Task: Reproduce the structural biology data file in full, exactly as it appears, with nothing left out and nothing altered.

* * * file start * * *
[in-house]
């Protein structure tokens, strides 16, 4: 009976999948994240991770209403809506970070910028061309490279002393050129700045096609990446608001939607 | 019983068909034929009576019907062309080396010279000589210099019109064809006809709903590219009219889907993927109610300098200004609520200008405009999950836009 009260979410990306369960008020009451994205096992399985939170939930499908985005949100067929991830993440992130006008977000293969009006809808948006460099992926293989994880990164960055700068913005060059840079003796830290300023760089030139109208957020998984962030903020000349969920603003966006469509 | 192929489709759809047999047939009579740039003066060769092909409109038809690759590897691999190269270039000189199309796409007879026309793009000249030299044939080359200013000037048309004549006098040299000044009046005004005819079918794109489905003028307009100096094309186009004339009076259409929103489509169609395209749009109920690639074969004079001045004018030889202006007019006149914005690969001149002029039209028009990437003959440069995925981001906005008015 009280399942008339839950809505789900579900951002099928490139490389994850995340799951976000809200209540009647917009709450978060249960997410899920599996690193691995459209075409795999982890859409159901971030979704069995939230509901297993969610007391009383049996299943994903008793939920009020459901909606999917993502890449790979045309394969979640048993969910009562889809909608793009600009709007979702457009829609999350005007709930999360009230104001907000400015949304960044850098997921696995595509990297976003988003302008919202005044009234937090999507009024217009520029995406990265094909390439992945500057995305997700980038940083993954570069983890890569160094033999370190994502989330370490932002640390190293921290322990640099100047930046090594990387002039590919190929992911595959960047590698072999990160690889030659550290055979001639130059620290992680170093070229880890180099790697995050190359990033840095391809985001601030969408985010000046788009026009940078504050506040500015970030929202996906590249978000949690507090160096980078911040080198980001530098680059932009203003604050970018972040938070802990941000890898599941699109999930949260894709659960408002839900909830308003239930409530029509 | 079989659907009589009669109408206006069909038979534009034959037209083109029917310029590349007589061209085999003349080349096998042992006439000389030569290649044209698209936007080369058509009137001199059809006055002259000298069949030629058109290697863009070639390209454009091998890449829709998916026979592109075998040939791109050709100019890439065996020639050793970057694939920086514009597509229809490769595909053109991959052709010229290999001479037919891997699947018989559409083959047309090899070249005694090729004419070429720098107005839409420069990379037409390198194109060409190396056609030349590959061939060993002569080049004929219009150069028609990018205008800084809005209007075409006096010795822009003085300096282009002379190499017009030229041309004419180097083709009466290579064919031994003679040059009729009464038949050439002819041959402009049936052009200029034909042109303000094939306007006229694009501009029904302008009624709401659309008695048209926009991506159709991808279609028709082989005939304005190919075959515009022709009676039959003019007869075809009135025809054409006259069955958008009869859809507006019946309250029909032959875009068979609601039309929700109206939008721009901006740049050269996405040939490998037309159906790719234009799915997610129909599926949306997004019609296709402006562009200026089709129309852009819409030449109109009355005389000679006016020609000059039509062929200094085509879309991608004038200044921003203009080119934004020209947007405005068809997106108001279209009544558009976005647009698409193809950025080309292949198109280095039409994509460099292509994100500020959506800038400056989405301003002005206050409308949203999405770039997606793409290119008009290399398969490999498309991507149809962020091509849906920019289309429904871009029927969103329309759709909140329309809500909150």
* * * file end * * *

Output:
[in-house]
């Protein structure tokens, strides 16, 4: 009976999948994240991770209403809506970070910028061309490279002393050129700045096609990446608001939607 | 019983068909034929009576019907062309080396010279000589210099019109064809006809709903590219009219889907993927109610300098200004609520200008405009999950836009 009260979410990306369960008020009451994205096992399985939170939930499908985005949100067929991830993440992130006008977000293969009006809808948006460099992926293989994880990164960055700068913005060059840079003796830290300023760089030139109208957020998984962030903020000349969920603003966006469509 | 192929489709759809047999047939009579740039003066060769092909409109038809690759590897691999190269270039000189199309796409007879026309793009000249030299044939080359200013000037048309004549006098040299000044009046005004005819079918794109489905003028307009100096094309186009004339009076259409929103489509169609395209749009109920690639074969004079001045004018030889202006007019006149914005690969001149002029039209028009990437003959440069995925981001906005008015 009280399942008339839950809505789900579900951002099928490139490389994850995340799951976000809200209540009647917009709450978060249960997410899920599996690193691995459209075409795999982890859409159901971030979704069995939230509901297993969610007391009383049996299943994903008793939920009020459901909606999917993502890449790979045309394969979640048993969910009562889809909608793009600009709007979702457009829609999350005007709930999360009230104001907000400015949304960044850098997921696995595509990297976003988003302008919202005044009234937090999507009024217009520029995406990265094909390439992945500057995305997700980038940083993954570069983890890569160094033999370190994502989330370490932002640390190293921290322990640099100047930046090594990387002039590919190929992911595959960047590698072999990160690889030659550290055979001639130059620290992680170093070229880890180099790697995050190359990033840095391809985001601030969408985010000046788009026009940078504050506040500015970030929202996906590249978000949690507090160096980078911040080198980001530098680059932009203003604050970018972040938070802990941000890898599941699109999930949260894709659960408002839900909830308003239930409530029509 | 079989659907009589009669109408206006069909038979534009034959037209083109029917310029590349007589061209085999003349080349096998042992006439000389030569290649044209698209936007080369058509009137001199059809006055002259000298069949030629058109290697863009070639390209454009091998890449829709998916026979592109075998040939791109050709100019890439065996020639050793970057694939920086514009597509229809490769595909053109991959052709010229290999001479037919891997699947018989559409083959047309090899070249005694090729004419070429720098107005839409420069990379037409390198194109060409190396056609030349590959061939060993002569080049004929219009150069028609990018205008800084809005209007075409006096010795822009003085300096282009002379190499017009030229041309004419180097083709009466290579064919031994003679040059009729009464038949050439002819041959402009049936052009200029034909042109303000094939306007006229694009501009029904302008009624709401659309008695048209926009991506159709991808279609028709082989005939304005190919075959515009022709009676039959003019007869075809009135025809054409006259069955958008009869859809507006019946309250029909032959875009068979609601039309929700109206939008721009901006740049050269996405040939490998037309159906790719234009799915997610129909599926949306997004019609296709402006562009200026089709129309852009819409030449109109009355005389000679006016020609000059039509062929200094085509879309991608004038200044921003203009080119934004020209947007405005068809997106108001279209009544558009976005647009698409193809950025080309292949198109280095039409994509460099292509994100500020959506800038400056989405301003002005206050409308949203999405770039997606793409290119008009290399398969490999498309991507149809962020091509849906920019289309429904871009029927969103329309759709909140329309809500909150």